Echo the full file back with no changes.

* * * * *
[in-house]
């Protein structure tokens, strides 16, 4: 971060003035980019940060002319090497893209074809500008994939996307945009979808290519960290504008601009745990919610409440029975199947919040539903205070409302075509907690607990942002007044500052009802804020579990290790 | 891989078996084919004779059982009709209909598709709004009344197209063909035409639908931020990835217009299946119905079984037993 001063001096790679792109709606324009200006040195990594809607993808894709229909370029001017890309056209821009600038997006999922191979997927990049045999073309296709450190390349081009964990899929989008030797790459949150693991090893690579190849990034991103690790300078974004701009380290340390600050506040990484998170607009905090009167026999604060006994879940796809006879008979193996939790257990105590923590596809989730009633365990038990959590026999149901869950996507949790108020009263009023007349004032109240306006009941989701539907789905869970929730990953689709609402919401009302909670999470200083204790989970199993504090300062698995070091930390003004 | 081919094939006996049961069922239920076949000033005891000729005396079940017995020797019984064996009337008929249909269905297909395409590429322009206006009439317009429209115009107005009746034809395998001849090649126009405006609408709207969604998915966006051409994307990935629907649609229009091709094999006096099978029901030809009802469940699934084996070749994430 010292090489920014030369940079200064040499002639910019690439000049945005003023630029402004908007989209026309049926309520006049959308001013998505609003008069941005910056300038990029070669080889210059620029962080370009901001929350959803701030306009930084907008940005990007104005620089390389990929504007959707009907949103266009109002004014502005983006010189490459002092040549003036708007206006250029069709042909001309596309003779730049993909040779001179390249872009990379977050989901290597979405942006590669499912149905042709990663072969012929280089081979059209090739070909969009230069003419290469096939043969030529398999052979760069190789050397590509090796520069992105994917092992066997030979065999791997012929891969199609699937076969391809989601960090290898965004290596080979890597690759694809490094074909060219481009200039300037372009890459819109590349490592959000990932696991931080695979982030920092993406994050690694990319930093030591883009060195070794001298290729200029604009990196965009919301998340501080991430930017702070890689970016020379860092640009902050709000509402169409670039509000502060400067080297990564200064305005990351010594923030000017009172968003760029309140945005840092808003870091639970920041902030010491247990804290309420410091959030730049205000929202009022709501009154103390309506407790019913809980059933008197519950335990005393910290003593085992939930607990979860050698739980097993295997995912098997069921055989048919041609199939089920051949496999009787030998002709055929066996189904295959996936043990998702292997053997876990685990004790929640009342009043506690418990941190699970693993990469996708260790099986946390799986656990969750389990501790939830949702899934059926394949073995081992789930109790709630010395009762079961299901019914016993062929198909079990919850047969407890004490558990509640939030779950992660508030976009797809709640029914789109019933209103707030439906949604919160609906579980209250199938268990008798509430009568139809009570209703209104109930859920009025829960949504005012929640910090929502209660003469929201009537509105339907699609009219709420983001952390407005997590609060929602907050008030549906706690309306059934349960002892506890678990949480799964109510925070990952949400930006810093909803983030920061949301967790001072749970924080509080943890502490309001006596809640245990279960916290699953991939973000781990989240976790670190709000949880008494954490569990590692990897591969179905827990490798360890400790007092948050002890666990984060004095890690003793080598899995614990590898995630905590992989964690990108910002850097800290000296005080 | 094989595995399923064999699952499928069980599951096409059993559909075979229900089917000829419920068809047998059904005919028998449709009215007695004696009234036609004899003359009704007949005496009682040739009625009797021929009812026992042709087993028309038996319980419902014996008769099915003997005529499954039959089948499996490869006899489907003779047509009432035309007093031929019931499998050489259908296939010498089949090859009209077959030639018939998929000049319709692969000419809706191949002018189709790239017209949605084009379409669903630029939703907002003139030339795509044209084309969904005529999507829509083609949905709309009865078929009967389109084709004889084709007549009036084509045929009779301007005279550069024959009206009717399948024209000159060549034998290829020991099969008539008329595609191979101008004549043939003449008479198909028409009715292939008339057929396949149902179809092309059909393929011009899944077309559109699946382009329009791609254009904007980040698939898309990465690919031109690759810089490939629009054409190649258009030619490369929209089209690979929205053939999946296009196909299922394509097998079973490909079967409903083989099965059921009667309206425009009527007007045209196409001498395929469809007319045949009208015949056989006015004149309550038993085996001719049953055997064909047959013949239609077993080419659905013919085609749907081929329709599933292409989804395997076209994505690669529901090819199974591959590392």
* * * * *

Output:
[in-house]
């Protein structure tokens, strides 16, 4: 971060003035980019940060002319090497893209074809500008994939996307945009979808290519960290504008601009745990919610409440029975199947919040539903205070409302075509907690607990942002007044500052009802804020579990290790 | 891989078996084919004779059982009709209909598709709004009344197209063909035409639908931020990835217009299946119905079984037993 001063001096790679792109709606324009200006040195990594809607993808894709229909370029001017890309056209821009600038997006999922191979997927990049045999073309296709450190390349081009964990899929989008030797790459949150693991090893690579190849990034991103690790300078974004701009380290340390600050506040990484998170607009905090009167026999604060006994879940796809006879008979193996939790257990105590923590596809989730009633365990038990959590026999149901869950996507949790108020009263009023007349004032109240306006009941989701539907789905869970929730990953689709609402919401009302909670999470200083204790989970199993504090300062698995070091930390003004 | 081919094939006996049961069922239920076949000033005891000729005396079940017995020797019984064996009337008929249909269905297909395409590429322009206006009439317009429209115009107005009746034809395998001849090649126009405006609408709207969604998915966006051409994307990935629907649609229009091709094999006096099978029901030809009802469940699934084996070749994430 010292090489920014030369940079200064040499002639910019690439000049945005003023630029402004908007989209026309049926309520006049959308001013998505609003008069941005910056300038990029070669080889210059620029962080370009901001929350959803701030306009930084907008940005990007104005620089390389990929504007959707009907949103266009109002004014502005983006010189490459002092040549003036708007206006250029069709042909001309596309003779730049993909040779001179390249872009990379977050989901290597979405942006590669499912149905042709990663072969012929280089081979059209090739070909969009230069003419290469096939043969030529398999052979760069190789050397590509090796520069992105994917092992066997030979065999791997012929891969199609699937076969391809989601960090290898965004290596080979890597690759694809490094074909060219481009200039300037372009890459819109590349490592959000990932696991931080695979982030920092993406994050690694990319930093030591883009060195070794001298290729200029604009990196965009919301998340501080991430930017702070890689970016020379860092640009902050709000509402169409670039509000502060400067080297990564200064305005990351010594923030000017009172968003760029309140945005840092808003870091639970920041902030010491247990804290309420410091959030730049205000929202009022709501009154103390309506407790019913809980059933008197519950335990005393910290003593085992939930607990979860050698739980097993295997995912098997069921055989048919041609199939089920051949496999009787030998002709055929066996189904295959996936043990998702292997053997876990685990004790929640009342009043506690418990941190699970693993990469996708260790099986946390799986656990969750389990501790939830949702899934059926394949073995081992789930109790709630010395009762079961299901019914016993062929198909079990919850047969407890004490558990509640939030779950992660508030976009797809709640029914789109019933209103707030439906949604919160609906579980209250199938268990008798509430009568139809009570209703209104109930859920009025829960949504005012929640910090929502209660003469929201009537509105339907699609009219709420983001952390407005997590609060929602907050008030549906706690309306059934349960002892506890678990949480799964109510925070990952949400930006810093909803983030920061949301967790001072749970924080509080943890502490309001006596809640245990279960916290699953991939973000781990989240976790670190709000949880008494954490569990590692990897591969179905827990490798360890400790007092948050002890666990984060004095890690003793080598899995614990590898995630905590992989964690990108910002850097800290000296005080 | 094989595995399923064999699952499928069980599951096409059993559909075979229900089917000829419920068809047998059904005919028998449709009215007695004696009234036609004899003359009704007949005496009682040739009625009797021929009812026992042709087993028309038996319980419902014996008769099915003997005529499954039959089948499996490869006899489907003779047509009432035309007093031929019931499998050489259908296939010498089949090859009209077959030639018939998929000049319709692969000419809706191949002018189709790239017209949605084009379409669903630029939703907002003139030339795509044209084309969904005529999507829509083609949905709309009865078929009967389109084709004889084709007549009036084509045929009779301007005279550069024959009206009717399948024209000159060549034998290829020991099969008539008329595609191979101008004549043939003449008479198909028409009715292939008339057929396949149902179809092309059909393929011009899944077309559109699946382009329009791609254009904007980040698939898309990465690919031109690759810089490939629009054409190649258009030619490369929209089209690979929205053939999946296009196909299922394509097998079973490909079967409903083989099965059921009667309206425009009527007007045209196409001498395929469809007319045949009208015949056989006015004149309550038993085996001719049953055997064909047959013949239609077993080419659905013919085609749907081929329709599933292409989804395997076209994505690669529901090819199974591959590392």